What troubles me most about all of this isn’t really the nuts and bolts. Promoting terror and war while claiming to be for peace is standard realpolitik, all nations do that, it’s pretty much their stock in trade. I mean, most governments are little more than armed gangs, they don’t stay in power by playing nice. And the USA government is the most heavily armed gang the world has ever seen, obviously peace and love takes a back seat to our military and economic concerns. No, what troubles me most is the idea that the US government actually thinks it has the power to reshape the Middle East in its own image, as exemplified by this Rice quote…”There isn’t a doubt, I think, that Iran constitutes the single most important, single-country challenge to… US interests in the Middle East and to the kind of Middle East that we want to see.”
Um, it’s nice that Bush has a goal, but the chances of shaping his own nation into the kind of nation he would like to see is zero, he’s going to reshape the Middle East in his own image? I find this so hard to put in words, but the Bush administration has somehow managed to convince themselves and millions of their supporters that not only is their vision of what the world should be accurate and right, it’s also possible to achieve if we can just get rid of the “bad actors” like Iran and Syria and Hezbollah that are foiling our efforts. Both conceits are almost mind numbing, together they are a recipe for catastrophe. Or a recipe for war and terror without end, which strikes me as being pretty catastrophic.
I am not praising our enemies as some will be quick to say. I am saying that ignoring the own role we have had in creating the current situation in the Middle East is beyond unrealistic, it’s suicidal. Or suicide bomber magnetic if one prefers. Hezbollah came about as a direct response to the Israeli invasion of Lebanon. The anti-US theocracy in Iran is a direct result of the US run coup and installation of the Shah. Al Qaeda was inspired by the stationing of US troops in the Middle east, and has gotten stronger every time we have expanded our presence there.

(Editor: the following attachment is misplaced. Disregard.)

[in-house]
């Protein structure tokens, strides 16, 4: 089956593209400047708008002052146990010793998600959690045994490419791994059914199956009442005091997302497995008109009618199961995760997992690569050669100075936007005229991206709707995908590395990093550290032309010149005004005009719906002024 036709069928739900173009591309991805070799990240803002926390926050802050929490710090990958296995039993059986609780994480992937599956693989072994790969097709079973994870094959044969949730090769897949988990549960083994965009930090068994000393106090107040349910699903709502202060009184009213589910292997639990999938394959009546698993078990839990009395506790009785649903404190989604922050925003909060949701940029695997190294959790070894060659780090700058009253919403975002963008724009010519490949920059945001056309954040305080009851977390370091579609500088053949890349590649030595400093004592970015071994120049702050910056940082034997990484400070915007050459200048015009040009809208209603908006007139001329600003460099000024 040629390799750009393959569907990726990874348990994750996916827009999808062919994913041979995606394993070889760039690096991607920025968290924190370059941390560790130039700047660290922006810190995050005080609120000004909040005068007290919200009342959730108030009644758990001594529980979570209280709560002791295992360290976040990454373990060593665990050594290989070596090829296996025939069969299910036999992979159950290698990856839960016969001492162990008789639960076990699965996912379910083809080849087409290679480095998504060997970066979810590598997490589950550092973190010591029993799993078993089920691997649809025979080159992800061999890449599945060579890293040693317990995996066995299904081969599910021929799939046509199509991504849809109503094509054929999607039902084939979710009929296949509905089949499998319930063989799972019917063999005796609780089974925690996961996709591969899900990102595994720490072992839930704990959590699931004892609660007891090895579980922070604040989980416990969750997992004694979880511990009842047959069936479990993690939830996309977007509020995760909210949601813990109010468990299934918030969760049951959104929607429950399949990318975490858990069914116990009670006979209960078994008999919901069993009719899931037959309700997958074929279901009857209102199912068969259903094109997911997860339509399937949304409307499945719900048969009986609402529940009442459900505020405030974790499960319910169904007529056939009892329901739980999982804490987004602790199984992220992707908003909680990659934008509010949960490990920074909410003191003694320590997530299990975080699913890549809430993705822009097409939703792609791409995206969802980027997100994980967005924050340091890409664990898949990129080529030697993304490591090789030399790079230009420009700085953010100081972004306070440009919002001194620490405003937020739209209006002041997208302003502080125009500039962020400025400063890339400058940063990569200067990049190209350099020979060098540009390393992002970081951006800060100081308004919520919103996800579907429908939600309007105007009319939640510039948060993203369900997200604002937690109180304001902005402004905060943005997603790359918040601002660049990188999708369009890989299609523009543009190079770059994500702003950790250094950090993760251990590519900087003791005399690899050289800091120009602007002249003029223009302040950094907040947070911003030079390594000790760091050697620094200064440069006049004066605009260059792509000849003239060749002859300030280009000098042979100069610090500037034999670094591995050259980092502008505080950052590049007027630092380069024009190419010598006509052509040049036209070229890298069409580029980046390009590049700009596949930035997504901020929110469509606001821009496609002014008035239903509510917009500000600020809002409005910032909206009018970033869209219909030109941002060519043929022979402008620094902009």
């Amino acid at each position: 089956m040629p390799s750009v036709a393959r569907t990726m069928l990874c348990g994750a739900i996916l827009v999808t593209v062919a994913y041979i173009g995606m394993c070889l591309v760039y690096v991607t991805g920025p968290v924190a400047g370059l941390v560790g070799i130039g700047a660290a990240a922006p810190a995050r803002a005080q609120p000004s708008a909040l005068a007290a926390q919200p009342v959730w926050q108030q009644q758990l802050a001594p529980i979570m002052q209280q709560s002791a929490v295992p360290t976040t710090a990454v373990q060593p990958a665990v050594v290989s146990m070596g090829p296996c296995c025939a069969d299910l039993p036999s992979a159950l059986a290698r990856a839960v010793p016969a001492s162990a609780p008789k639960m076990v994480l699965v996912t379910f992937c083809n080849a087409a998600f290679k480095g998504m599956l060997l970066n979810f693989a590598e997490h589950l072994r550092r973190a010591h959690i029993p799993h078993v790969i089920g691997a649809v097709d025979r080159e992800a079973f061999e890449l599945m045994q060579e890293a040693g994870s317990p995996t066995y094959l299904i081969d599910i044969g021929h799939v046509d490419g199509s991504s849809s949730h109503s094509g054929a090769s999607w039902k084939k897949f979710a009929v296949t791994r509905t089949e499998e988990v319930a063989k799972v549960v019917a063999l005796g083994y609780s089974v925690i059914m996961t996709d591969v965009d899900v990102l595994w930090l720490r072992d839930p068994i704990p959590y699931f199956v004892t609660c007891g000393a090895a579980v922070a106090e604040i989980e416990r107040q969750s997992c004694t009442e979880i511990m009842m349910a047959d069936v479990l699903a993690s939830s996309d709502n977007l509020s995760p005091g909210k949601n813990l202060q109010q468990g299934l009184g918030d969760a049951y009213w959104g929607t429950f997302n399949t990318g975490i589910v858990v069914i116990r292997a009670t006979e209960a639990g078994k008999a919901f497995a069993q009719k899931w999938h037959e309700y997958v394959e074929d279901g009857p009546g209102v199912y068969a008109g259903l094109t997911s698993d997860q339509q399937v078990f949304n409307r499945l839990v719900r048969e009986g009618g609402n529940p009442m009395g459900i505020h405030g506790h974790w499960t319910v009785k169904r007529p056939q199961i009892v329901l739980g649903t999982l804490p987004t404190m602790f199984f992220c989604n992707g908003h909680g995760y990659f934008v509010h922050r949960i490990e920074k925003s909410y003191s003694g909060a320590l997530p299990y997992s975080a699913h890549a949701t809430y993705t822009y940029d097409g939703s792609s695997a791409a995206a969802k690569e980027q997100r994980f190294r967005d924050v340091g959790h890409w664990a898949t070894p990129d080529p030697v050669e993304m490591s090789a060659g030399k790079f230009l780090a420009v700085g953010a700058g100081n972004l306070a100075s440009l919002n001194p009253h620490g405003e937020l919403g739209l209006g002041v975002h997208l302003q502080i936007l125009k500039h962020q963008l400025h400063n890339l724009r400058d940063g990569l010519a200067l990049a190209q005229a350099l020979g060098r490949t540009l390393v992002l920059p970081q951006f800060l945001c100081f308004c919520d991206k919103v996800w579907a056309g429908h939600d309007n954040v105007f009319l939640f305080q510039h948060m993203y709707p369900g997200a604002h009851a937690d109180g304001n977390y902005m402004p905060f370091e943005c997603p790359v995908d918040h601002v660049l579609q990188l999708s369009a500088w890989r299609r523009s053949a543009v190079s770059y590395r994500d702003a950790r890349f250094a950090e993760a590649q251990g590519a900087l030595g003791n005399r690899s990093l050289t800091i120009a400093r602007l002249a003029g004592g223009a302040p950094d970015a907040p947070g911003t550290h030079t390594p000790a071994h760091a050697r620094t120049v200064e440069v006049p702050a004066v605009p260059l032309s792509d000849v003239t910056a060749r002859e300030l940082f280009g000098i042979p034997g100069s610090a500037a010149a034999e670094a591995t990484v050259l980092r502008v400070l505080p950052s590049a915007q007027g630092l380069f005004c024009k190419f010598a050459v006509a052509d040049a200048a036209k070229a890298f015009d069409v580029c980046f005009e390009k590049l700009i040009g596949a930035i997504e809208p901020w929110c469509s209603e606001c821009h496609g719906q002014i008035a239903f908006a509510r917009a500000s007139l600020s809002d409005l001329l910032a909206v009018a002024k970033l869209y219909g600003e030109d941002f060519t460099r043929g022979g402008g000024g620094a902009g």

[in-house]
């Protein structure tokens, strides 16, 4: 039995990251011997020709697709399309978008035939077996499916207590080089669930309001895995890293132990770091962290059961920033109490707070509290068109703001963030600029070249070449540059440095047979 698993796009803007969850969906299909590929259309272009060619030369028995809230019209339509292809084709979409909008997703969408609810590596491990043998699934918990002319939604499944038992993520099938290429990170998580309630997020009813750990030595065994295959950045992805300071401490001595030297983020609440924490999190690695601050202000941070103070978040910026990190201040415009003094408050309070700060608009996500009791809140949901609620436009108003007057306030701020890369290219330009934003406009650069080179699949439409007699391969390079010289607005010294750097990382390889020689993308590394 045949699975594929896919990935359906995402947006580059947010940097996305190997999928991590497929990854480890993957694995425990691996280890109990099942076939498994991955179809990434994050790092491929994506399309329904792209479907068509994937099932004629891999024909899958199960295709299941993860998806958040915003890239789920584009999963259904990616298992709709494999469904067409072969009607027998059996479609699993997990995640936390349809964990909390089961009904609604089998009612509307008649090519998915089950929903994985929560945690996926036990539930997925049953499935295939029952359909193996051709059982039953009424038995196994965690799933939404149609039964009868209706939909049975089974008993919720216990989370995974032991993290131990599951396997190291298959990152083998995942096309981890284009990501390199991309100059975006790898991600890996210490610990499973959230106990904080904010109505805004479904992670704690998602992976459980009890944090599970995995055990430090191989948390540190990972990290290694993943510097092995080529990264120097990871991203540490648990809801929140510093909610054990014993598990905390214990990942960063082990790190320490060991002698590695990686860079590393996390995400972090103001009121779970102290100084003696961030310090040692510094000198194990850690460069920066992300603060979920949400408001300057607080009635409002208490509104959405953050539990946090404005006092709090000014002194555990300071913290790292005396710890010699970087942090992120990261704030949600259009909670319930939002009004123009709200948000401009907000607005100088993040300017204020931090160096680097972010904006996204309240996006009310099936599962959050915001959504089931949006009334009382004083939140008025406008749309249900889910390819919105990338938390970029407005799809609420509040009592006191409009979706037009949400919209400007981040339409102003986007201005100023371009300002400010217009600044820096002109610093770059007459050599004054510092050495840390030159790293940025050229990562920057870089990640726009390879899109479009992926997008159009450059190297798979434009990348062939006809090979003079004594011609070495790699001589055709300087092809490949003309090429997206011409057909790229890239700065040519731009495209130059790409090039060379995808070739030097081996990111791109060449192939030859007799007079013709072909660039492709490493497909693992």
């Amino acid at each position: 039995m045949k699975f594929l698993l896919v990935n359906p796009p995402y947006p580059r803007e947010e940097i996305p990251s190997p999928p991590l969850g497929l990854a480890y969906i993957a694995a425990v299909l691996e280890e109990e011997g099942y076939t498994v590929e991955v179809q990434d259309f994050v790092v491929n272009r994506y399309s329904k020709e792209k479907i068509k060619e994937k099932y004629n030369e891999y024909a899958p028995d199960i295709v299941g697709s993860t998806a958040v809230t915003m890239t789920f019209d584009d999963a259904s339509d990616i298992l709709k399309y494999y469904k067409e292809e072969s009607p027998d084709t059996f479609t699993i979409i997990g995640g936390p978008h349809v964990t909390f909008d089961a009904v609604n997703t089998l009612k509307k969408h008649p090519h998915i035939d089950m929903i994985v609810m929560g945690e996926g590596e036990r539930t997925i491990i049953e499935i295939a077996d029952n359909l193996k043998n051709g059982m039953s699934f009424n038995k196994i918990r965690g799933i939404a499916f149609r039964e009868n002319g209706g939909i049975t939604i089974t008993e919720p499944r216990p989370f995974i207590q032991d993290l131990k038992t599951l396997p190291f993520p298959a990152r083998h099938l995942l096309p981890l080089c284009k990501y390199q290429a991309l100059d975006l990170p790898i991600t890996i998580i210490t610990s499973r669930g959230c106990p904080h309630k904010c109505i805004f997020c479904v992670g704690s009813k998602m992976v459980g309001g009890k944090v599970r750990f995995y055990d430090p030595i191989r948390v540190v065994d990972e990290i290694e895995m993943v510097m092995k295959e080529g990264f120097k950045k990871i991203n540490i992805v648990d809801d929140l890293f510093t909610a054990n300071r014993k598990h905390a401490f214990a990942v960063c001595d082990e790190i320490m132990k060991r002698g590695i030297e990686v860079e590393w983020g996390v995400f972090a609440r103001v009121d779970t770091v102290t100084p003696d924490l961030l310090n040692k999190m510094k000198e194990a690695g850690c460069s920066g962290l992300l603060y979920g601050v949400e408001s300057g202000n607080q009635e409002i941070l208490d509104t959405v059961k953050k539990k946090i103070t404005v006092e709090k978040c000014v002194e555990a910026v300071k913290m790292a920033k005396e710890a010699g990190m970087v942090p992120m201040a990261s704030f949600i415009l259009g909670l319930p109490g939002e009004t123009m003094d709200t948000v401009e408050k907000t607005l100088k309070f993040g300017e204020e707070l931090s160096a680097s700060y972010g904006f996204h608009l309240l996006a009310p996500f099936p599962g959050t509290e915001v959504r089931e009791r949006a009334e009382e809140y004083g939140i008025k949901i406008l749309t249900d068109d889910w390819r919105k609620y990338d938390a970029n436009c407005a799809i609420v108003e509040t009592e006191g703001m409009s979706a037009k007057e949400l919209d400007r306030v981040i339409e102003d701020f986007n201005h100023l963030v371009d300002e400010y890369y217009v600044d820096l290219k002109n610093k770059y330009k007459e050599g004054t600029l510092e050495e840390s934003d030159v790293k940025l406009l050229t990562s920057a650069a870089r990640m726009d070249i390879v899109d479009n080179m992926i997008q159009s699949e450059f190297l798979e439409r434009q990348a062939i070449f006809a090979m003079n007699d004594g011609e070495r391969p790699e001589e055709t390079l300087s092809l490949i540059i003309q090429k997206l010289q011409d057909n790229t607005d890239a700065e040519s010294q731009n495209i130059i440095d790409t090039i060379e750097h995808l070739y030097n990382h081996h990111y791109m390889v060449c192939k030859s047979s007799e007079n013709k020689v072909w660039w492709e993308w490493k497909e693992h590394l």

I’m not sure of what the solution to the problems in the Middle east is, though I have some ideas. What I most definitely do know is that redoubling our misguided efforts isn’t going to make things better. Israel has been the undisputed military master of the region since 1948, making them stronger isn’t going to help. American troops stationed in the region have just been an endless source of inspiration for the most violent extremists in the region, American wars in the region have driven many moderates into the extremist camp. More of the same won’t make things better. Arming medieval family run nations like Saudi Arabia and the Gulf States isn’t going to promote democracy in the region, hell, much of this money will end up being funnelled to the extremists. Is that the plan?
My point: When a war is going badly, you don’t blame your enemies or your liberal countrymen; you figure out what you are doing wrong and change your strategy. That Bush and his remaining supporters seem unable to even contemplate that they might be doing something wrong scares me. It scares a lot of people. It should scare a lot more.
(The above image was originally produced by an agency of the US government, and is thus public domain under US copyright law.)